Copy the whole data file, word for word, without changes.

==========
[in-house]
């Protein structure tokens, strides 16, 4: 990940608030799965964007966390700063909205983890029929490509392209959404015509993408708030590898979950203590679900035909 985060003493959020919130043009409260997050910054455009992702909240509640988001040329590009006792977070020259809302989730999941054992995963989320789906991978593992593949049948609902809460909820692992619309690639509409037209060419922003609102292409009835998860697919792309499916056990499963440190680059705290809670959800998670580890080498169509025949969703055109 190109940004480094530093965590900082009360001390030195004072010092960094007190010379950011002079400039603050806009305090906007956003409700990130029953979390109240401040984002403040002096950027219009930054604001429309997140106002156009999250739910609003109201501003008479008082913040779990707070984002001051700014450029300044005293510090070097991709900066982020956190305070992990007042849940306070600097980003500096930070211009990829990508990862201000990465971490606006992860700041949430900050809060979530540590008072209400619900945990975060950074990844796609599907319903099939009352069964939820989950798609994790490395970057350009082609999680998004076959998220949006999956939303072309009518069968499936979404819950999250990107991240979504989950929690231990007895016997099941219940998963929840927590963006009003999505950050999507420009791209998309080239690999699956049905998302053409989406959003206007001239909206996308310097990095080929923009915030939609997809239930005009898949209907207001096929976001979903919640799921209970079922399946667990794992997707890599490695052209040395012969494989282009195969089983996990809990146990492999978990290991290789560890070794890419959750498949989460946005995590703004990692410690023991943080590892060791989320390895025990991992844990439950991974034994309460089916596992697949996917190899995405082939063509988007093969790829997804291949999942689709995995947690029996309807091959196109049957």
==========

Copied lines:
[in-house]
């Protein structure tokens, strides 16, 4: 990940608030799965964007966390700063909205983890029929490509392209959404015509993408708030590898979950203590679900035909 985060003493959020919130043009409260997050910054455009992702909240509640988001040329590009006792977070020259809302989730999941054992995963989320789906991978593992593949049948609902809460909820692992619309690639509409037209060419922003609102292409009835998860697919792309499916056990499963440190680059705290809670959800998670580890080498169509025949969703055109 190109940004480094530093965590900082009360001390030195004072010092960094007190010379950011002079400039603050806009305090906007956003409700990130029953979390109240401040984002403040002096950027219009930054604001429309997140106002156009999250739910609003109201501003008479008082913040779990707070984002001051700014450029300044005293510090070097991709900066982020956190305070992990007042849940306070600097980003500096930070211009990829990508990862201000990465971490606006992860700041949430900050809060979530540590008072209400619900945990975060950074990844796609599907319903099939009352069964939820989950798609994790490395970057350009082609999680998004076959998220949006999956939303072309009518069968499936979404819950999250990107991240979504989950929690231990007895016997099941219940998963929840927590963006009003999505950050999507420009791209998309080239690999699956049905998302053409989406959003206007001239909206996308310097990095080929923009915030939609997809239930005009898949209907207001096929976001979903919640799921209970079922399946667990794992997707890599490695052209040395012969494989282009195969089983996990809990146990492999978990290991290789560890070794890419959750498949989460946005995590703004990692410690023991943080590892060791989320390895025990991992844990439950991974034994309460089916596992697949996917190899995405082939063509988007093969790829997804291949999942689709995995947690029996309807091959196109049957």